Resistance to populist movements fills what would otherwise be an indeterminacy at the heart of the alt-liberal project. Privileged woke censors of reactionary thinking and incendiary street warriors are mutually reinforcing forces. At times, indeed, they are mirror-images of one another. [...]

Despite everything, liberals cannot help thinking of history as a story of redemption. That is why they cannot help seeing Putin and Xi Jinping, Orbán and Salvini as reverting to the past. A future that contains hyper-modern tsars, technocratic emperors and intelligent demagogues is unthinkable. So facts are ignored or denied, and truth sacrificed for the sake of securing a consoling meaning in events. While post-truth populism has become one of the clichés of the age, a more defining feature of our time is the rise of post-truth liberalism.

It would be foolish to expect liberals to admit that their faith has been falsified. They would have to accept that they do not understand the present—an impossible demand, when they have seen themselves for so long as the intellectual vanguard of humankind. Whether secular or religious, myths are not refuted. Instead they fade and vanish from the scene, together with the people who embody them.
liberalism  JohnGray 
17 days ago by ayjay
Liberalism: the other God that failed - UnHerd
In fact, any simple analogy between the fall of communism and the decay of liberalism is misleading. The difference is that old-style liberals have nowhere to go. To be sure, they could abandon any universalistic claim for their values and think of them as inhering in a particular form of life — one that is flawed, like every other, but still worthwhile.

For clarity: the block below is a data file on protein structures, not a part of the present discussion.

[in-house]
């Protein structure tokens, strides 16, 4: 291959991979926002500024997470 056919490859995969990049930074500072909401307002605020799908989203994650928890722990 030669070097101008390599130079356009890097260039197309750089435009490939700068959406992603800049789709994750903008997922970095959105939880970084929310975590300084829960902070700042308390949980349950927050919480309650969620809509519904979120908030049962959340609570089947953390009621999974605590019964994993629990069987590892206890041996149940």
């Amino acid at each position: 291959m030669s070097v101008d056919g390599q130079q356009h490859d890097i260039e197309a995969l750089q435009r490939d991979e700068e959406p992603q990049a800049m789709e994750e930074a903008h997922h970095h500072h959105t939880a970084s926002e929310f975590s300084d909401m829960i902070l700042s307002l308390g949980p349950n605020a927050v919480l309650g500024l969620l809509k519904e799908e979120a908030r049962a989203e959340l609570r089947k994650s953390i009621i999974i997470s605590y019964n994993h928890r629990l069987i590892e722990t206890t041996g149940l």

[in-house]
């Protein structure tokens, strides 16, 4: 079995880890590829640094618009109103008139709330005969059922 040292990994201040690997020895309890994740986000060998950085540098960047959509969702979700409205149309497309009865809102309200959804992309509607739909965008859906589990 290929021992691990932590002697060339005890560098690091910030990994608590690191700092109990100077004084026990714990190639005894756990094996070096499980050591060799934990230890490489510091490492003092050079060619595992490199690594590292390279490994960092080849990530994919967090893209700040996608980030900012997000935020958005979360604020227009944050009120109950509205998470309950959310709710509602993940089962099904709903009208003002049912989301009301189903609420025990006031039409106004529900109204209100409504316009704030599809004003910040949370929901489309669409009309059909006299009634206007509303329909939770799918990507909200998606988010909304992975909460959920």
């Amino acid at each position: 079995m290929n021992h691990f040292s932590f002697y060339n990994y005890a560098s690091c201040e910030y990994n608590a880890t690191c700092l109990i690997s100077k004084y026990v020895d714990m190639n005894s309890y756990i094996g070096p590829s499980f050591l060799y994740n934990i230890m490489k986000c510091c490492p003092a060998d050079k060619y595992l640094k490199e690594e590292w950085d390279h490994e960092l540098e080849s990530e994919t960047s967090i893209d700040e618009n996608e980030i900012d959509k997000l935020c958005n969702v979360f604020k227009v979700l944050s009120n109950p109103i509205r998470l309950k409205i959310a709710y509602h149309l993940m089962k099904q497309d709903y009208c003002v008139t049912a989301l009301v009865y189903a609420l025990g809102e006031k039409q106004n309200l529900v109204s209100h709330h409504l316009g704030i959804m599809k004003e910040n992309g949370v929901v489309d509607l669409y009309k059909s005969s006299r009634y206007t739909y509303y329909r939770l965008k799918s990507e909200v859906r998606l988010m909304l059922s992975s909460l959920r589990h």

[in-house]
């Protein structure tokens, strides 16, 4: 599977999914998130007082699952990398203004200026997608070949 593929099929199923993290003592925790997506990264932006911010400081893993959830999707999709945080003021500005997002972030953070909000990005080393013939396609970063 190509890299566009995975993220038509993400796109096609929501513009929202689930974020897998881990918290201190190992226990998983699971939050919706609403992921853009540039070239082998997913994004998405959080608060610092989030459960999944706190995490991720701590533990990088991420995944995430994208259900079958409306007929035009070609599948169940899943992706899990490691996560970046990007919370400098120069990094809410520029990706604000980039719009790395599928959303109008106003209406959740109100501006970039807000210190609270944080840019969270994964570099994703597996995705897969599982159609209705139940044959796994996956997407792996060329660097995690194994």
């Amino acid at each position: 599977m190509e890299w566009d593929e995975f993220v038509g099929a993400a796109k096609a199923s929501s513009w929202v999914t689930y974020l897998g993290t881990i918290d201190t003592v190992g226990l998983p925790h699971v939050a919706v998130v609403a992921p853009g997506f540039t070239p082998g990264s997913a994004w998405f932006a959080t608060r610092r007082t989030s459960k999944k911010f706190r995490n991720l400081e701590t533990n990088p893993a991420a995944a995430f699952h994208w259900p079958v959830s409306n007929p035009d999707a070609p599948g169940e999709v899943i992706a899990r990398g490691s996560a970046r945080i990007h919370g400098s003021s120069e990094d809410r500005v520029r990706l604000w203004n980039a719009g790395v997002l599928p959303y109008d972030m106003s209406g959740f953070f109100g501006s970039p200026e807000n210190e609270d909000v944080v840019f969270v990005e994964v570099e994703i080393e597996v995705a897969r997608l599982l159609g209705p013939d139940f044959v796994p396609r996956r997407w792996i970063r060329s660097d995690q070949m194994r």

Yet this is hardly a viable stance at the present time. For one thing, this way of life is under siege in what were once liberal societies. Yet liberals cannot help but see themselves as carriers of universal values. Otherwise, what would they be? Anxious relics of a foundering civilisation, seeking shelter from a world they no longer understand.

There may be no way forward for liberalism. But neither is the liberal West committing suicide. That requires the ability to form a clear intention, which the West shows no evidence of possessing. Nothing as dramatic or definitive will occur. Koestler and the ex-communists of his generation regarded communism as the God that failed because they once believed it to be the future. Today almost no one any longer expects liberal values to triumph throughout the world, but few are able to admit it — least of all to themselves. So instead they drift.